<p>Brothers’ Nest follows brothers Terry and Jeff (Clayton and Shane Jacobson) as they return to their childhood home with unclear intentions.</p>
Brothers’ Nest is an Australian indie drama directed by Clayton Jacobson and written by Jaime Browne.
Brothers’ Nest follows brothers Terry and Jeff (Clayton and Shane Jacobson) as they return to their childhood home with unclear intentions. If you’ve read nothing else about this film: don’t. I’ll lay out my thoughts here as best I can, but if that’s not enough you should at least avoid any overly-detailed reviews or plot summaries. A large part of what makes Brothers’ Nest great is the pacing of its exposition. Jaime Browne has masterfully woven a complex narrative of family and tragedy through the entire 98-minute runtime. Having any of it spoiled will likely compromise the experience.
Film-festival indies have long played up their “real” characters and settings, but Brothers’ Nest might have them all beat. I’ve rarely been as convinced by an on-screen pairing as I was watching Terry and Jeff. Shane and Clayton are real-life brothers, and it shows in their performance. At no point did I have to suspend my disbelief; the film ekes out their backstory at an agonising but engrossing pace that kept me engaged to the end.
Almost every constituent piece of Brothers’ Nest hit me close to home, from the characters and motivations to the consequences they brought about. Browne has lowered the scope and raised the stakes brilliantly with his writing, I genuinely struggled to find fault in his design. If you’re a fan of dissecting plots and scoffing at characters’ decisions, I challenge you to try pulling it apart.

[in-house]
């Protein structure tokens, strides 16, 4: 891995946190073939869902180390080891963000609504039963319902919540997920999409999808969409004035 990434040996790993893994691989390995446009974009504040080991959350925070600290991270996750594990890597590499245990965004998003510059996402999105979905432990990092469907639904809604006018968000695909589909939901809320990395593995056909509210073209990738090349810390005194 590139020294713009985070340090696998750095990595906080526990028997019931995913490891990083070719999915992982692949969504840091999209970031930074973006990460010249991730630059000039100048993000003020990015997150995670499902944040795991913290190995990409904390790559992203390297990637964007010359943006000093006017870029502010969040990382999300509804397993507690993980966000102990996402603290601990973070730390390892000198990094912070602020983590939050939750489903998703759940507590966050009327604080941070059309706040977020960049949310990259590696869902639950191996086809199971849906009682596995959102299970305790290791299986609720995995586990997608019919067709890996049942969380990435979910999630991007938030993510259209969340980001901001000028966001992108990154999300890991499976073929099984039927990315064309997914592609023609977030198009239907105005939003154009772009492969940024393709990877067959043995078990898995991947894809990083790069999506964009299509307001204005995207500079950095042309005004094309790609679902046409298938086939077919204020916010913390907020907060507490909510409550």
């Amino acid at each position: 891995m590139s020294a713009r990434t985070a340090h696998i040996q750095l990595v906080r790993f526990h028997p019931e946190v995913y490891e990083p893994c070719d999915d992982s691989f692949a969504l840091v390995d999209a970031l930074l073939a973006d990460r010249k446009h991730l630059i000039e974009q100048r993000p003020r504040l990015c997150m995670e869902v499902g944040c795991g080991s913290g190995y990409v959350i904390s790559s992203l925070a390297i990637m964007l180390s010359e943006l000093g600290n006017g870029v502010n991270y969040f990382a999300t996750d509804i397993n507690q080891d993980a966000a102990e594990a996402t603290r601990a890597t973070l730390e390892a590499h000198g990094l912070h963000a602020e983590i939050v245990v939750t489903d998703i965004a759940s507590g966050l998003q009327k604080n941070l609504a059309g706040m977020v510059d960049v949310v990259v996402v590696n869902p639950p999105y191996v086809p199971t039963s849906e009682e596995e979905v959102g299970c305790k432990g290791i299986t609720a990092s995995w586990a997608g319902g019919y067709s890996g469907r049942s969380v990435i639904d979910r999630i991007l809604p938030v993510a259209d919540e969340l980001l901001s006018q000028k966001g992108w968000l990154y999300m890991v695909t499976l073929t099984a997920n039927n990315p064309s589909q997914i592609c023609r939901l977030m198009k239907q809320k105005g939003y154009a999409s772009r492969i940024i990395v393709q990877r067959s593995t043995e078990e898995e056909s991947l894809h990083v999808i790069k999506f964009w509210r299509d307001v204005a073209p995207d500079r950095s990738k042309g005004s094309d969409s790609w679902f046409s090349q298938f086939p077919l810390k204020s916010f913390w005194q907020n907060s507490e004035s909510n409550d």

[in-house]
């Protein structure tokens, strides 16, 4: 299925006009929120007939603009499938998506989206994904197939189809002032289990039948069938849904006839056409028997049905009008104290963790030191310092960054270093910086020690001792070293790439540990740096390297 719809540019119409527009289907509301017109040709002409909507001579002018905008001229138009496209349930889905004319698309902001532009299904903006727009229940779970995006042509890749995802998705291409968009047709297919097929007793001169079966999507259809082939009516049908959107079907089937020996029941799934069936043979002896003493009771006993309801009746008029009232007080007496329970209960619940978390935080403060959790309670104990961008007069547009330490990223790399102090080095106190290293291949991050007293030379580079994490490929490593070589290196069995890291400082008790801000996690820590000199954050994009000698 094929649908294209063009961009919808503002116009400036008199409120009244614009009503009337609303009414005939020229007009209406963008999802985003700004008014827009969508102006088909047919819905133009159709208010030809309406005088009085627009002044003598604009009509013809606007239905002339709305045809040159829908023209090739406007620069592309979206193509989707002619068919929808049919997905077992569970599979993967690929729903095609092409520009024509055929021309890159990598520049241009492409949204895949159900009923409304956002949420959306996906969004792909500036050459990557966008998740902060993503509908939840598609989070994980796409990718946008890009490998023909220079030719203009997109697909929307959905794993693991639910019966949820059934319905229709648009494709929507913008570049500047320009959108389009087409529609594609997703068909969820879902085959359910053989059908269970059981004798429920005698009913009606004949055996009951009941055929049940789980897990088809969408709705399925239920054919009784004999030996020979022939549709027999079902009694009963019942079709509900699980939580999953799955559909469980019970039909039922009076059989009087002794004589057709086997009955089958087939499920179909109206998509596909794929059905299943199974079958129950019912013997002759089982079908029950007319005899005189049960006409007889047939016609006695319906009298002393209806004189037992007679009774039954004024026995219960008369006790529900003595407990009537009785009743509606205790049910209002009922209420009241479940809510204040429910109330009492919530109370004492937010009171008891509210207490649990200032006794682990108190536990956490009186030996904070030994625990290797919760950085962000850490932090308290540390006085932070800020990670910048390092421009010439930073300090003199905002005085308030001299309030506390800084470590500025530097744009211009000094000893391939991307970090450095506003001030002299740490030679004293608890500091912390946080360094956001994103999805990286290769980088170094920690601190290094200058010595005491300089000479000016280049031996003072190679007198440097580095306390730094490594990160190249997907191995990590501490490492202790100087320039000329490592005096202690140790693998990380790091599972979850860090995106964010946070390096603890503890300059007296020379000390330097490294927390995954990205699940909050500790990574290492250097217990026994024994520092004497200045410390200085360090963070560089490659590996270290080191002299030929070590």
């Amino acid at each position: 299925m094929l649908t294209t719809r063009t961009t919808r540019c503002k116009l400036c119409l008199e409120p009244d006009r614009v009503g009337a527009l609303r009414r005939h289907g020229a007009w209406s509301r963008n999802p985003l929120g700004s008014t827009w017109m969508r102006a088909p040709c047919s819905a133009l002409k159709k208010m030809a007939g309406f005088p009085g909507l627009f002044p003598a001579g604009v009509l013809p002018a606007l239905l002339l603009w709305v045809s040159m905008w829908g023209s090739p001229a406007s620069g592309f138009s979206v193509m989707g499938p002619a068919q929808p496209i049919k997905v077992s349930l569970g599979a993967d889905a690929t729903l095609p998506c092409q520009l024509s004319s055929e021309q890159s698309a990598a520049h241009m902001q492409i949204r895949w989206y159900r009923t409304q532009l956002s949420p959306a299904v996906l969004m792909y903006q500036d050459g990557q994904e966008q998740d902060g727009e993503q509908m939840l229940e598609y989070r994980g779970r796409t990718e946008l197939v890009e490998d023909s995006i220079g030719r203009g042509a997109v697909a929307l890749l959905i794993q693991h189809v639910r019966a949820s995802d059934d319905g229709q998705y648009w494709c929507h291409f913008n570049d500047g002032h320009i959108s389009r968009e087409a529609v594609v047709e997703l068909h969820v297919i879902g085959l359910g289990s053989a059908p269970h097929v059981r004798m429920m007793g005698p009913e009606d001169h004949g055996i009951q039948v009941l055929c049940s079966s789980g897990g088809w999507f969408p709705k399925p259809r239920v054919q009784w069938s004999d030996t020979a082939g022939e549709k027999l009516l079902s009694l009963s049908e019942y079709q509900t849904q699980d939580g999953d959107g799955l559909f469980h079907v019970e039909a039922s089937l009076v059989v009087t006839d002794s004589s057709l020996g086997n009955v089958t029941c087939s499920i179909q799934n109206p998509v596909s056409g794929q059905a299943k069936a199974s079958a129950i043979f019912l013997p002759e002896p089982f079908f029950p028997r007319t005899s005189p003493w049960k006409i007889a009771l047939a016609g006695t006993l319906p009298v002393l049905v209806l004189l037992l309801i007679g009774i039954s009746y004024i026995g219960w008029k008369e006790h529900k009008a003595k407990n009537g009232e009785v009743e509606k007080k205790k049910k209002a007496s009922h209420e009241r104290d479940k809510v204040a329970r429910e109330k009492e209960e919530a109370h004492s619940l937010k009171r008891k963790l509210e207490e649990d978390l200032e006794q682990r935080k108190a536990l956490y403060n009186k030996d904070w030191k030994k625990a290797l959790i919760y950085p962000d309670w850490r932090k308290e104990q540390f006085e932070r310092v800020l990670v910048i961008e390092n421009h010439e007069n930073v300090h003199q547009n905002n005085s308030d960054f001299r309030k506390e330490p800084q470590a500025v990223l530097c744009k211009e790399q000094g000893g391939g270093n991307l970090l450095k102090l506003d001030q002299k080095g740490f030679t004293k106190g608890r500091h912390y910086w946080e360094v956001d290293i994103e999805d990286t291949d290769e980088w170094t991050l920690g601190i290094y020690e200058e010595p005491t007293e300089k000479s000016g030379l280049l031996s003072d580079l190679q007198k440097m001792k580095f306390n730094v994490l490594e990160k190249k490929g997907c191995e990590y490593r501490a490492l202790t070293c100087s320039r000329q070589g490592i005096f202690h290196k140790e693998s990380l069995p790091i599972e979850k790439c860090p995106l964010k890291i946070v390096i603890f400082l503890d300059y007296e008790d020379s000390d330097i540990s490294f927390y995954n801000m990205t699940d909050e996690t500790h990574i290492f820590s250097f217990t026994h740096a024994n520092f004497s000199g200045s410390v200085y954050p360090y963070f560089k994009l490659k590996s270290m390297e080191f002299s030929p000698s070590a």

Promotional material for Brothers’ Nest has labelled it a dark comedy, a description I find fairly lacking. Most of us have long associated Shane Jacobson with the loveable plumber Kenny, but you shouldn’t count on much of that humour here. Brothers’ Nest has comedic moments for sure, but a vast majority of folks won’t come out chuckling. That said, there is humour to be found in hindsight. Aside from that, I’m honestly struggling to find gripes with this film. Perhaps the sound design is a little hammy at times? And there are one or two Nolan-esque thriller moments that don’t quite sync with the overall tone.
Brothers’ Nest is one of my favourite indies in recent memory. The brothers Jacobson have outdone themselves, and I sincerely hope that this film goes on to join the canon of iconic Aussie movies. If you’re a fan of “film”, you owe it to yourself to give this one a watch. Budding actors and writers especially will find a lot to take home from the Jacobsons’ performance and Jaime Browne’s writing. Brothers’ Nest is to indie-drama what The Babadook is to horror: brilliant, memorable, and uniquely Australian.
Go in: curious and naive
For fans of: tight screenwriting, rural Australiana, and compelling drama